I've heard of these 'sensible' economic policies. Raising tax was one. Didn't work in France. Increase public spending was another. Again, hasn't worked where that was done. Just raised the deficit.

    We have a positive at the moment. But are claiming that an unknown would've made it even better.

    growth doesn't need to be faster. Growth needs to be sustainable. It was unsustainable high growth that got us into this problem.
    Honestly, I really don't think you understand what you're talking about (I mean that in the nicest way possible). Your arguments about tax, France, public spending and current growth are nonsensical.
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    (Original post by Burridge)
    Honestly, I really don't think you understand what you're talking about (I mean that in the nicest way possible). Your arguments about tax, France, public spending and current growth are nonsensical.
    I know exactly what I'm talking about. You're argueing a Keynesian economic policy. I'm merey pointing out that that has never worked.

    I'll make it straight forwrad. When you spend more than you earn you have to keep borrowing money. That creates what is called a deficit. You need to cut the deficit to stop spending money you don't have.

    Alternativley, you can look at it this way. The current coalition government have been criticised for their economic policy. Yet some how the UK has record employement and teh fastest growing economy in the West.

    France did what you are suggesting. France is still in recession.

    There are two lines of strategy. One works but is unpopular. The other is popular but doesn't work. I always want a government that will do the right thing even though it is unpopular.
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    (Original post by MatureStudent36)
    I know exactly what I'm talking about. You're argueing a Keynesian economic policy. I'm merey pointing out that that has never worked.

    I'll make it straight forwrad. When you spend more than you earn you have to keep borrowing money. That creates what is called a deficit. You need to cut the deficit to stop spending money you don't have.

    Alternativley, you can look at it this way. The current coalition government have been criticised for their economic policy. Yet some how the UK has record employement and teh fastest growing economy in the West.

    France did what you are suggesting. France is still in recession.

    There are two lines of strategy. One works but is unpopular. The other is popular but doesn't work. I always want a government that will do the right thing even though it is unpopular.
    Did I argue a Keynesian strategy? I'd love you to quote me.
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    (Original post by Burridge)
    Did I argue a Keynesian strategy? I'd love you to quote me.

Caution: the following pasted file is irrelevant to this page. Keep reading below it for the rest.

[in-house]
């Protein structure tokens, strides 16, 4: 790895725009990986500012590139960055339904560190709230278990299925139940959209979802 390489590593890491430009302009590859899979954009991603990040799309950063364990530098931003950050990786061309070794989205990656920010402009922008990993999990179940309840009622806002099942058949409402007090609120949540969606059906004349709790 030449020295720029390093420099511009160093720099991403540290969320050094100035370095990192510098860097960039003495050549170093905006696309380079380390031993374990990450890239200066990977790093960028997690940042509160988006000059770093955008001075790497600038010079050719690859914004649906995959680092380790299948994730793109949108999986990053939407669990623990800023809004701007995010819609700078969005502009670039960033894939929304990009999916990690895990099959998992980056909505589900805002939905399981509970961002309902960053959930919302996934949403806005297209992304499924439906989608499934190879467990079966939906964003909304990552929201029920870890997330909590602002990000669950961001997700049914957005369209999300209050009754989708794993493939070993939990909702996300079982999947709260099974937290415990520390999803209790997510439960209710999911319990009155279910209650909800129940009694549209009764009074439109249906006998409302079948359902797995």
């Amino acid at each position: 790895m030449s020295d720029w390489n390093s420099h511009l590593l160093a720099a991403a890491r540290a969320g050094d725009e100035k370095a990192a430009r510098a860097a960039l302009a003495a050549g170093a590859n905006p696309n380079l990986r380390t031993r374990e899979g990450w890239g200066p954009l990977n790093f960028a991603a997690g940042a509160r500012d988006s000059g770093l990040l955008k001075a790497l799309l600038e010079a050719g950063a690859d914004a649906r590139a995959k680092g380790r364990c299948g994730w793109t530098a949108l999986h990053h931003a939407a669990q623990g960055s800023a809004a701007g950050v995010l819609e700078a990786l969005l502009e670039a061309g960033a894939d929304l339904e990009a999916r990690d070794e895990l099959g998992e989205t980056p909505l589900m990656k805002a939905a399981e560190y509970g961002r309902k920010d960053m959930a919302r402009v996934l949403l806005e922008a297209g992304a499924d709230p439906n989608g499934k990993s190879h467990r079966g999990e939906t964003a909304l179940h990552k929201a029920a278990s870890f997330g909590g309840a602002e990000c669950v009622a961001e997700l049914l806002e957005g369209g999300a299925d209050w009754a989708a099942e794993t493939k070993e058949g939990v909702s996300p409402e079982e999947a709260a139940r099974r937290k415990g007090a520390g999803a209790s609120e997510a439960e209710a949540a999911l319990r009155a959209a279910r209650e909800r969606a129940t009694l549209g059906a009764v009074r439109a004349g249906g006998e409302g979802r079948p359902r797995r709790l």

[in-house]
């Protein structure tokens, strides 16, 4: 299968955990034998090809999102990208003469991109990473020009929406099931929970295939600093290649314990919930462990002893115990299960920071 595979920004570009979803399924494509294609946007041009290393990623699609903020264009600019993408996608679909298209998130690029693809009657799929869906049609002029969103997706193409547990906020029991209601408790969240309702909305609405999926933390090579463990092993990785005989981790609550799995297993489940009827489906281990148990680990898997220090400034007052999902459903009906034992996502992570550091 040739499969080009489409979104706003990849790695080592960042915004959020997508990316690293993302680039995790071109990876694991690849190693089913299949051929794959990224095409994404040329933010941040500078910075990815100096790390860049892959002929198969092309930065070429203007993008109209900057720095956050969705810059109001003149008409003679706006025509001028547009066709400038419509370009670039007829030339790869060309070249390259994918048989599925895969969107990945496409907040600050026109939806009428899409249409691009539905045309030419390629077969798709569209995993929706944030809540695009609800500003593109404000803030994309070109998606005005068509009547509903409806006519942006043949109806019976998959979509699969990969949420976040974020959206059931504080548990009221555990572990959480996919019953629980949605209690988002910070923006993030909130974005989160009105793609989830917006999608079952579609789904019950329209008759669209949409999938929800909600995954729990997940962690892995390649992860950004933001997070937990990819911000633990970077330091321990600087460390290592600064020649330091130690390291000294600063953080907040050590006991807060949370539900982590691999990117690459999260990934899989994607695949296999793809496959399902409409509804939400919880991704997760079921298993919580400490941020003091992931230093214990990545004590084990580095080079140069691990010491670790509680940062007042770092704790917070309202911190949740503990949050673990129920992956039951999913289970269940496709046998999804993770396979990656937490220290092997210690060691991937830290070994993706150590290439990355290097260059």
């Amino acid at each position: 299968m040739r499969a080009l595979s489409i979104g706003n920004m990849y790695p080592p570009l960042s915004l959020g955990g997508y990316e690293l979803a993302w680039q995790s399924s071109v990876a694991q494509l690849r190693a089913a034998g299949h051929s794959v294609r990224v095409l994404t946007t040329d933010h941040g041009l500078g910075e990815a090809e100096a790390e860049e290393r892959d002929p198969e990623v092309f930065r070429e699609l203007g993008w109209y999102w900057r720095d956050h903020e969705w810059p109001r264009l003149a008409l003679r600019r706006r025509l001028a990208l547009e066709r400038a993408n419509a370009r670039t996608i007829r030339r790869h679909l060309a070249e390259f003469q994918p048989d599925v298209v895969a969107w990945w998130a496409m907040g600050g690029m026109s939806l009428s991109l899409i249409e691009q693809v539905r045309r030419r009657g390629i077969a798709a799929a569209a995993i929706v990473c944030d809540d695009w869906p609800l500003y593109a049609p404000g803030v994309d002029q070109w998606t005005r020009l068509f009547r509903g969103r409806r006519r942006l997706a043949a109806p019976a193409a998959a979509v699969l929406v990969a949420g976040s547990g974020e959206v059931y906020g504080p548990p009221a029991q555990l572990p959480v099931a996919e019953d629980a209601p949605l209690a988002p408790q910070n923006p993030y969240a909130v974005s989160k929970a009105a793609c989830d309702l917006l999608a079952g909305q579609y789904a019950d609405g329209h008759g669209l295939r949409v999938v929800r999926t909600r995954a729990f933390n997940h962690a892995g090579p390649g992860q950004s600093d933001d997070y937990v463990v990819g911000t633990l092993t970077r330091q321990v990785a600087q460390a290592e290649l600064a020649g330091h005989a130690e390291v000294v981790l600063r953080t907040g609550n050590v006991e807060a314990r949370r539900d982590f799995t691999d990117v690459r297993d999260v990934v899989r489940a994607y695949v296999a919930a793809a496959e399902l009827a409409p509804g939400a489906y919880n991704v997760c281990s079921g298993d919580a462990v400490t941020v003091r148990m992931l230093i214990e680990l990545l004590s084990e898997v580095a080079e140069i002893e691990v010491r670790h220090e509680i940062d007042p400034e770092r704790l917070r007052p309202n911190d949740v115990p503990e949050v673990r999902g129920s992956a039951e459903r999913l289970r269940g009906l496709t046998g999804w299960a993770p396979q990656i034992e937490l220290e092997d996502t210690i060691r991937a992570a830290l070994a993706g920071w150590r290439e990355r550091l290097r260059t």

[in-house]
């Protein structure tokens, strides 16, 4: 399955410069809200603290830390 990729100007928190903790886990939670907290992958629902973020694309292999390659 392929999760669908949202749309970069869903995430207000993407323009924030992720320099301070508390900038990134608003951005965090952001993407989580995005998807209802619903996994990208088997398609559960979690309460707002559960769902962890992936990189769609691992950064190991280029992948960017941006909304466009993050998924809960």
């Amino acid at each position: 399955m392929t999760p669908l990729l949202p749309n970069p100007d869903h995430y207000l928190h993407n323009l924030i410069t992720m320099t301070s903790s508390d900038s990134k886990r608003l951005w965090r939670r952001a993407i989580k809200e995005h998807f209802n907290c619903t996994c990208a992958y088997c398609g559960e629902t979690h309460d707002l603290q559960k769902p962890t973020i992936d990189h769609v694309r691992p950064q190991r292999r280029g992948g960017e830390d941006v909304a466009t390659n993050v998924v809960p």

No. But you advocated it.
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    (Original post by MatureStudent36)
    No. But you advocated it.

    (Original post by MatureStudent36)
    I know exactly what I'm talking about. You're argueing a Keynesian economic policy. I'm merey pointing out that that has never worked.

    I'll make it straight forwrad. When you spend more than you earn you have to keep borrowing money. That creates what is called a deficit. You need to cut the deficit to stop spending money you don't have.

    Alternativley, you can look at it this way. The current coalition government have been criticised for their economic policy. Yet some how the UK has record employement and teh fastest growing economy in the West.

    France did what you are suggesting. France is still in recession.

    There are two lines of strategy. One works but is unpopular. The other is popular but doesn't work. I always want a government that will do the right thing even though it is unpopular.
    Keynesianism has never worked? It's worked in all corners of the world; notable examples being the UK, Argentina, Australia and the USA. Of course, it depends on your definition of "worked".

    I'll match your argument and make mine as equally as simple - the government spends money and invests in infrastructure and other areas; this increases employment, thereby increasing the tax-take and decreasing unemployment benefits.

    The government has rightly been criticised for their economic policy. It is founded in ideological aspirations for a smaller-state. Austerity prematurely choked growth in 2010; need I remind you that growth was at over 2% when Labour left office? The record employment is sham and is most definitely not something to be proud of; they're low-paying, temporary, part-time service-sector jobs. The rise in self-employment, zero-hour contracts and workfare programmes mask the true issues facing the UK labour market. The current growth is unsustainable; it's the same growth that caused the recession in the first place - debt-fuelled consumer spending and rising house-prices. Even Mark Carney, the BOE governor, concedes this.